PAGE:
And I thought I was bad. I realize there are a great deal of children who live in homes where they are ignored. What a challenge this must be for the child. For Dawn, the appearance of Emma Cambridge is a gift. Finally, a person who actually notices her.

You see, Dawn Buckle is the kind of girl who seems to be invisible. She could be standing next to you and you would not notice her. She is average looking and has nothing that is extraordinary about her. A lot of us fit into that category. In fact this used to be me. I’m of average looks, like comfortable clothes, am observant, have had various types of stuffed animals and like information. My parents though, well they were a bit more present and would never have let me go off on a P.S.S.T. type of stay – that is unless I had recently gotten myself into trouble.

That is the trouble about us quiet ones. We are often underestimated. As Dawn finds out being underestimated is a bonus in the world of espionage. Just because she is seldom noticed does not mean that Dawn is incapable.

Dawn’s first lesson in spying is that things are not always as they seem. As she and Emma arrive at the headquarters of P.S.S.T. (Pursuit of Scheming Spies and Traitors) Dawn is puzzled:

“Emma opened the front gate, knocking the stalk of a magnificent sunflower. Its heavy head swung to one side, revealing a sign behind it that read “Dampside Hotel”.

Dawn is a prime example of not being what she seems. This is a great example to young boys and girls as to how girls really are. Not all girls but a lot.

For some strange reason, the apparently dead Mundo Meek seems to know too much about what is currently going on inside P.S.S.T. But is he really dead? Therein lies the mystery and the suspense.

Delightful names and acronyms are used by Anna Dale. Ms. Dale has managed to create a story that is exciting, funny, interesting and informative all at the same time. Her proposed age group target of 8-12 years seems appropriate.


  • Paperback: 368 pages
  • Publisher: Bloomsbury Publishing PLC; New edition edition (2 Oct 2006)
  • Language: English
  • ISBN-10: 0747577463
  • ISBN-13: 978-0747577461

Angell, Lorena (co-authored by Joshua Angell): The Diamond Bearers’ Destiny (The Unaltered IV)

The Diamond Bearer's Destiny

As with the previous covers for The Unaltered serial (need to read them in order) I really like this cover. As the very good thief I am, I stole a compilation of the three others from Angell’s site:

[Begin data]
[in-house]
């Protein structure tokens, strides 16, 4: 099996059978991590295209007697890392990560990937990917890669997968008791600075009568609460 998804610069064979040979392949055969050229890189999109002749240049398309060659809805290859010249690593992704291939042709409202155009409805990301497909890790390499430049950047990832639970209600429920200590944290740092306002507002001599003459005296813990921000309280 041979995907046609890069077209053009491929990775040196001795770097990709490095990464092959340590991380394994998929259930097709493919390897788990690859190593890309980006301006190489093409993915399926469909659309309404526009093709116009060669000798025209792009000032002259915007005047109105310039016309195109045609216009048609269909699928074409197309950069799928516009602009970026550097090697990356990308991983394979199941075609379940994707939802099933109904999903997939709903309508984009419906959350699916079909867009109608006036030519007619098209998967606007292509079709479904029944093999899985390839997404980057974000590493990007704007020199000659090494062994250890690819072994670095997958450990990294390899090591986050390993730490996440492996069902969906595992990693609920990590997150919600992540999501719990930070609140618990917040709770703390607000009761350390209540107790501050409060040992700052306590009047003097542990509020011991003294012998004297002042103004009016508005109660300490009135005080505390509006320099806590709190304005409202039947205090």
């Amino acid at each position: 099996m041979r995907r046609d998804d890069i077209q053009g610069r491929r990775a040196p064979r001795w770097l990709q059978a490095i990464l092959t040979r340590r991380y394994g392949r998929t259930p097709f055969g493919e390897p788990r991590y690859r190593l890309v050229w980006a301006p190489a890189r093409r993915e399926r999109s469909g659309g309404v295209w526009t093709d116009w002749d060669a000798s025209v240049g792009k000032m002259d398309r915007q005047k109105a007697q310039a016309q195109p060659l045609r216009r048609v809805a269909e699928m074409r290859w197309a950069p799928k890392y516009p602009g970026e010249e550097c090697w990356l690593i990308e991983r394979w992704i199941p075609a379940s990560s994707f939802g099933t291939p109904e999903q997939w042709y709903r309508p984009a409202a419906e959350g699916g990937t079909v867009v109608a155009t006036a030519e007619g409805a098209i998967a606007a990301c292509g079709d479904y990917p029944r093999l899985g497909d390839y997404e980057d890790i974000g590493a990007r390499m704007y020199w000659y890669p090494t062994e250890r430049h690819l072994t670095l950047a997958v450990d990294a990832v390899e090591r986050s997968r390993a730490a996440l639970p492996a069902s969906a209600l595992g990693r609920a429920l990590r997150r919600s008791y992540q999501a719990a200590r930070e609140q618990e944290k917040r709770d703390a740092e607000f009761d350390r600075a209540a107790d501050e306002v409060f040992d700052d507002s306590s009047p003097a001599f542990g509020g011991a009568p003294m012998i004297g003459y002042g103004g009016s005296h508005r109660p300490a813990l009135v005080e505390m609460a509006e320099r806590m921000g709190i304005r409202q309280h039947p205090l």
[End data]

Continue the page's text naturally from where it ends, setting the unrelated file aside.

The unaltered series

Once upon a time a human became Crimson. She was the first human with a jewel inserted into her heart. Then came Mathea and later on others. With the abilities brought on by being Diamond Bearers these people were able to help humanity survive and to look for unaltered people. Unaltereds are the only ones who can become a Diamond Bearer and the only way to be an unaltered is to have no special powers at all. In the world of Calli Courtnae, Chris Harding and the rest just about every person has some degree of super-natural ability.

Then along comes Freedom (Henry) and General Harding (Chris’ father). Sometimes the combination of two people can bring about amazing results. In Freedom and General Harding’s case these results were amazingly destructive for people who have more than a smidgen of power. Trouble looms.

The Diamond Bearers’ Destiny starts off with an information dump that lets Calli know why Chris acted as he did in The Diamond of Freedom. For the length of the novel the info-dump is too long. I like the manner in which it was done – by having Calli read Chris’ memories.

Calli meets Crimson for the first time when she meets up with Chris and ends up reading his memories. Crimson tries to make Calli understand just how important she views the freedom to choose. Crimson’s explanation of her world-view is not too long in and of itself. On top of the information dump it is. Once Angell spread the philosophical moments with action we once again started moving into the action/thrillerish nature of the other three Unaltered novels.

The Unaltered serial is definitely for young adults. Both violence and romance is kept extremely innocent. I think even the strictest parents would allow their children to read this kind of content.

Although Brand doesn’t get to be as fun this time around, he does get to show off a bit. For those who are interested in romance, there is even some of that. Chris and Calli are a bit mushy for me, but then they have been all along. Very few romantic descriptions avoid my mushy label.

I found the consequence for Diamond Bearers who tried to go against nature interesting. Whether Calli stuffing the diamond into Jonas’ chest qualifies as one such action is a worry for Crimson (and Calli once she gets to know how serious something like that is).

In The Diamond Bearers’ Destiny Deus Ex and General Harding’s are both obsessed with having their own diamonds. Both are driven by fear of some other person being more powerful than themselves. Aahhh, the ever-present lure of power.


My review of:

  1. Diamond in My Pocket
  2. Diamond in My Heart
  3. The Diamond of Freedom

Moeller, Jonathan: Child of the Ghosts (The Ghosts) (2011)

Child of the Ghosts
Cover image copyright JC Design
Photograph: iStockPhoto

Being sold by one’s parents for the use of others is a practice that humans have followed for ages. Caina in Child of the Ghosts is an 11-year-old girl who meets this fate. The circumstances surrounding the sale differ greatly from what most children who are bartered experience, but slavery is slavery.

In the time leading up to Caina’s dire fate we read a novel that could be read to fairly young children. For the main part we see meanness, but meanness is part of the human experience. However, during and after her being handed over to her buyers, Caina’s experiences grow brutal. In spite of a fairly young text, my opinion is that the violence in certain parts ups the age level a bit. I have set it at young adult. Again, my recommendation is for an adult to check out the text before letting your child read it by themselves.